About Our 1860 New Jersey Topographical Wall Map

What is the title of the map?

The title of the map is quite a mouthful! This is its full name:

Topographical Map of the State of New Jersey Together with the Vicinities of New York and Philadelphia, and with Most of the State of Delaware from the State Geological Survey and the U.S. Coast Survey, and from Surveys by G. Morgan Hopkins, Civil Engineer

The title is found in the cartouche, the very fancy area of text to the left of Hunterdon County.

How big is it?

The map is meant to be seen easily from most places in a large room, which is why it is called a “wall map.” It also has been used in schools to teach geography. The map measures 70.1 x 58.3 inches (or 178.05 x 148.08 centimeters), not counting the frame. The map’s scale is 1:158,400 or 2 ½ miles to an inch. You can find the scale in the cartouche, right above the vignette of the City of Camden.

Why is this an important map?

Our map is important for a number of reasons, but here are the top 5:

1. Soon after the map was published, the U.S. Civil War began. Because it showed so much topographical detail, it became the “go-to” map for the war’s N.J. participants.

2. The map features detailed street maps of Belvidere, Beverly, Bordentown, Burlington, Camden, Elizabeth, Jersey City/Hoboken, Morristown, Mount Holly, New Brunswick, New Jersey, Newark, Newton, Orange, Paterson, Rahway, Salem, and Trenton. These sub-maps document a very specific time in the history of those N.J. cities.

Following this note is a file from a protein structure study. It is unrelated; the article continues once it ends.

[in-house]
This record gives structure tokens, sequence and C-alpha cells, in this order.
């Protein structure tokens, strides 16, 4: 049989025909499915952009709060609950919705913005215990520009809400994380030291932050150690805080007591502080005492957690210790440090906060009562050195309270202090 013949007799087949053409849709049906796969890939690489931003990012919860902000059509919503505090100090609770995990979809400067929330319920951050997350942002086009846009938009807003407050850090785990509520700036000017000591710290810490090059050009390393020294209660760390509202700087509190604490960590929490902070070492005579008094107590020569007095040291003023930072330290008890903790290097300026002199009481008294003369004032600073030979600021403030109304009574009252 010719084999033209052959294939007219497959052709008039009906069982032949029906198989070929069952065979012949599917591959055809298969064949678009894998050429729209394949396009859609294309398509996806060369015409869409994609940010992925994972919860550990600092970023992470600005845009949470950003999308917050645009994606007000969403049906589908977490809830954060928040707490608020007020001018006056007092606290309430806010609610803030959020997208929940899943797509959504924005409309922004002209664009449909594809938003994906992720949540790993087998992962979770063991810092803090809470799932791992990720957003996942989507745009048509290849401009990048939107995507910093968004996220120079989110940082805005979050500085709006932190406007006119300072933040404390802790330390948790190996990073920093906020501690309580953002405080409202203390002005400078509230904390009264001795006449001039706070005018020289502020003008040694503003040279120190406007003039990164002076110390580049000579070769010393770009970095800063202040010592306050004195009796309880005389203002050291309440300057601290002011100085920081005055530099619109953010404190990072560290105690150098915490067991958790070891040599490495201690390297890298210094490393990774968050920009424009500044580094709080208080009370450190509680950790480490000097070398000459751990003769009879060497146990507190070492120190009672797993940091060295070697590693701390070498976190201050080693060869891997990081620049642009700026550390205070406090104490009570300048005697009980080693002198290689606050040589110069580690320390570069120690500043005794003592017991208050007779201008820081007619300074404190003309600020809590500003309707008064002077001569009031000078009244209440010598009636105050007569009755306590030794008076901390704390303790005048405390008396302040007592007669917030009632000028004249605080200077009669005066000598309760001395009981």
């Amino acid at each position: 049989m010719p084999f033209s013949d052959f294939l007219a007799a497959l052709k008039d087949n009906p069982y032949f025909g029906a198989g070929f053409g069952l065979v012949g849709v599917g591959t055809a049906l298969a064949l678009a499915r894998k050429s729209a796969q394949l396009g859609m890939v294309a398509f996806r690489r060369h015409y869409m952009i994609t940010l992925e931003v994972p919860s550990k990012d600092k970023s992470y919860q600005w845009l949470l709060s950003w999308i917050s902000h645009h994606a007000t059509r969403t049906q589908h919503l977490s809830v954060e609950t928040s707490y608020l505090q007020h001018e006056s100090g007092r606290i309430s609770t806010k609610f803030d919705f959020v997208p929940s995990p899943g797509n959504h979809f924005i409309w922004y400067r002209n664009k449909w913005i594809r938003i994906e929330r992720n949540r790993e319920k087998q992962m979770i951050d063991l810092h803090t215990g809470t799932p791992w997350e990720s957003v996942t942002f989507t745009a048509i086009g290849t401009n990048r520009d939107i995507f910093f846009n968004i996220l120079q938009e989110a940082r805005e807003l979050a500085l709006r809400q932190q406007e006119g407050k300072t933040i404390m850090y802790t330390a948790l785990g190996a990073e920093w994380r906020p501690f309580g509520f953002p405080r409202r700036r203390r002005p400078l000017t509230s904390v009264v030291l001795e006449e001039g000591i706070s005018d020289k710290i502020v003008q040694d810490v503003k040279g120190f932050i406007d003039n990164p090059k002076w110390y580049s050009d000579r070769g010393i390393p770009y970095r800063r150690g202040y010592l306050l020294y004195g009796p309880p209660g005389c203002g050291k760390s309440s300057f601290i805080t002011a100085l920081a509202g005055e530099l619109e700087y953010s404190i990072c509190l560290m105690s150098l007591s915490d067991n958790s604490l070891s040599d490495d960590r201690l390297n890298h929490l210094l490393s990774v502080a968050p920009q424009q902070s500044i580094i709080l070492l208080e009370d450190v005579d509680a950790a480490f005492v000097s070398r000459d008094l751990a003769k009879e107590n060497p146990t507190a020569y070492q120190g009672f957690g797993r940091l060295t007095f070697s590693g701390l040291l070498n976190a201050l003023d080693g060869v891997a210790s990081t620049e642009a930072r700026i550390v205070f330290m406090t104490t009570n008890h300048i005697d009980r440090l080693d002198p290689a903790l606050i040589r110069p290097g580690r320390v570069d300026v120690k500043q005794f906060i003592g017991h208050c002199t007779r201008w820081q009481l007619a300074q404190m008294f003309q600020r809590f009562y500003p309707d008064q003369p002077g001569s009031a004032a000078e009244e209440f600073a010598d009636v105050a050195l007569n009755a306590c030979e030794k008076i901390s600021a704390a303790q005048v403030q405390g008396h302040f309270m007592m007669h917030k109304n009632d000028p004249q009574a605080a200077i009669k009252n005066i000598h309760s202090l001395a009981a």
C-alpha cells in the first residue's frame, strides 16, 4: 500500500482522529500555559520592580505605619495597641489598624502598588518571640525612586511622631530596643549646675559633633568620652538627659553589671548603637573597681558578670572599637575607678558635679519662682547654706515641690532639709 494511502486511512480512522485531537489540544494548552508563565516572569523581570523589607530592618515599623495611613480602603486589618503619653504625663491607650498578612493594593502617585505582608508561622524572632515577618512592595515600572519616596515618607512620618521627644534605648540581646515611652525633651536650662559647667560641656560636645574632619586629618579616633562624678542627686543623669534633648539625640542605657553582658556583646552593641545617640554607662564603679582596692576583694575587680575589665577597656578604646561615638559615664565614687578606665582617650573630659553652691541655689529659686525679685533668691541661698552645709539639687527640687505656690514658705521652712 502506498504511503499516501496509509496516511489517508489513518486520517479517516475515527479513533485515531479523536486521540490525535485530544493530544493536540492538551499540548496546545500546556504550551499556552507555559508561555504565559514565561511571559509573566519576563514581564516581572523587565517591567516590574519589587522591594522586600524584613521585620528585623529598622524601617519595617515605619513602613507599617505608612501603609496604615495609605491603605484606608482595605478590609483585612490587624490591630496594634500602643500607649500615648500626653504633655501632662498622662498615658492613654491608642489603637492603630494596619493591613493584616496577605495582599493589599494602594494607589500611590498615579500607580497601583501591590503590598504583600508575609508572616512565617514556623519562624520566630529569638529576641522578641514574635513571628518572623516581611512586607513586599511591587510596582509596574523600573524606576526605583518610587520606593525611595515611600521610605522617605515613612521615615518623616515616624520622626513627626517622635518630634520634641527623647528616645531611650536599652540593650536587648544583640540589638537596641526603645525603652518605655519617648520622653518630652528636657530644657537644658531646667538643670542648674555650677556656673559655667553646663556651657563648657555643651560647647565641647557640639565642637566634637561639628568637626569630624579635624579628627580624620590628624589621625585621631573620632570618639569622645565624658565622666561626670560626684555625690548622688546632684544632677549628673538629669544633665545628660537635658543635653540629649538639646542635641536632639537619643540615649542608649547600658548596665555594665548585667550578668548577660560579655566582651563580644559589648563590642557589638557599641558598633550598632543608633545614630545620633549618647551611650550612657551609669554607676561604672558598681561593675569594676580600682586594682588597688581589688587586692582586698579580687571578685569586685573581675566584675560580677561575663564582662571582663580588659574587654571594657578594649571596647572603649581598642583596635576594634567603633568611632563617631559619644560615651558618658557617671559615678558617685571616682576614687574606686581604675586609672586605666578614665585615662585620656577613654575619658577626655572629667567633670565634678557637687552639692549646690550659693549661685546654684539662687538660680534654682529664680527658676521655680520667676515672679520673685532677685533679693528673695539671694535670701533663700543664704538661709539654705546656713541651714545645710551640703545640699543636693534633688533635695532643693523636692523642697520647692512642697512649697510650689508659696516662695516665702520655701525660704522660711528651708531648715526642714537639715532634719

3. Illustrated views of Camden, Delaware Water Gap, New Brunswick, Newark, Paterson, and Trenton, in addition to mapped segments of New Jersey’s borders with Delaware, New York, and Pennsylvania provide extraordinary depth to an already exceptional map. These illustrations are important to researchers interested in what these parts of New Jersey looked like prior to the U.S. Civil War.

4. The map is the last, and arguably most important, work of William Kitchell, the second State Geologist of New Jersey. He was a Morris County native who died the year after the map was published.

5. A rarity on a map, the Time Dial shows the time in select cities when it is 12 o’clock in Trenton. This tool predates the launch of Standard Time in 1883.

Why was the map conserved?

Our map required extensive conservation treatment, and thanks to a generous donation from Friends of the Chester Library, we were able to have the map conserved by the Conservation Center for Art and Historic Artifacts in Philadelphia (CCAHA).

Before treatment

The map had been backed with linen fabric and varnished. The varnish had made the map very yellow and opaque in some areas. It had cracked as it aged and become brittle. However, the varnish protected the ink and watercolors used in the printed and hand-painted sections of the map. The map also had been attached to two painted, black wooden rails, although the bottom rail had detached from the map.

Because the map had been sewn to the linen fabric and stored rolled in an acidic cardboard box for many years, some of the paper cracked and suffered from tears and loss. Like many maps of the mid-19th century, our map is made from four pieces of machine-made wood-pulp paper. Over time, the paper had become acidic, brittle, and distorted in areas. Finally, the map had a layer of embedded dirt, fly-specks, and other stains.